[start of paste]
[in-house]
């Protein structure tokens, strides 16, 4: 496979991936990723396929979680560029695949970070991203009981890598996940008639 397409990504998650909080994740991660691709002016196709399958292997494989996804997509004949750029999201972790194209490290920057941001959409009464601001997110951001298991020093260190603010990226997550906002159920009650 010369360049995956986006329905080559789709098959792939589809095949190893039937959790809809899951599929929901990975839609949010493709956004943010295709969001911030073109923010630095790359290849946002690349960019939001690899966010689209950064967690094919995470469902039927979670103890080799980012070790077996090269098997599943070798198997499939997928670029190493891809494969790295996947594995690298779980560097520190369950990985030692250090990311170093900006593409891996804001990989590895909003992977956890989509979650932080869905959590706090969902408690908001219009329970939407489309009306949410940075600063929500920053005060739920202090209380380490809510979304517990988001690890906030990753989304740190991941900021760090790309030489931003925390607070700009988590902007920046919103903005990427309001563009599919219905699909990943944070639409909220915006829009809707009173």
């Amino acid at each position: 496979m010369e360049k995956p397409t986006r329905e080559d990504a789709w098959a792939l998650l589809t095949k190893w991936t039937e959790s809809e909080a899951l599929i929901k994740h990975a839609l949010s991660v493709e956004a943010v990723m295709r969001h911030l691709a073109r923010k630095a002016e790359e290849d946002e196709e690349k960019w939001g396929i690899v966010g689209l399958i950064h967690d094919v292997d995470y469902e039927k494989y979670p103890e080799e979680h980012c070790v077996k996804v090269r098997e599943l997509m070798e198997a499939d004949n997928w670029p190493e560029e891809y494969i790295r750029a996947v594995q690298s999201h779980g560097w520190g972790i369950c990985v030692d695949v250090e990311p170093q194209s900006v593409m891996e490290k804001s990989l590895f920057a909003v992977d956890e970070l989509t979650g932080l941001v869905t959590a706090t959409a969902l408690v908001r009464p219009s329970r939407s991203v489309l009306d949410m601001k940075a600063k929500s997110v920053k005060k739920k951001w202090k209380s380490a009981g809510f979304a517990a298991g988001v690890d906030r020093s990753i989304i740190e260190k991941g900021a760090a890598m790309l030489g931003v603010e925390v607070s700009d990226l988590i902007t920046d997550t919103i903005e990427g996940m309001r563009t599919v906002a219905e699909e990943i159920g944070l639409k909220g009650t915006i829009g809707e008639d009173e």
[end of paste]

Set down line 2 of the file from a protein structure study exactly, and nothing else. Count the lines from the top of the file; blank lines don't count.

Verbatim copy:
């Protein structure tokens, strides 16, 4: 496979991936990723396929979680560029695949970070991203009981890598996940008639 397409990504998650909080994740991660691709002016196709399958292997494989996804997509004949750029999201972790194209490290920057941001959409009464601001997110951001298991020093260190603010990226997550906002159920009650 010369360049995956986006329905080559789709098959792939589809095949190893039937959790809809899951599929929901990975839609949010493709956004943010295709969001911030073109923010630095790359290849946002690349960019939001690899966010689209950064967690094919995470469902039927979670103890080799980012070790077996090269098997599943070798198997499939997928670029190493891809494969790295996947594995690298779980560097520190369950990985030692250090990311170093900006593409891996804001990989590895909003992977956890989509979650932080869905959590706090969902408690908001219009329970939407489309009306949410940075600063929500920053005060739920202090209380380490809510979304517990988001690890906030990753989304740190991941900021760090790309030489931003925390607070700009988590902007920046919103903005990427309001563009599919219905699909990943944070639409909220915006829009809707009173």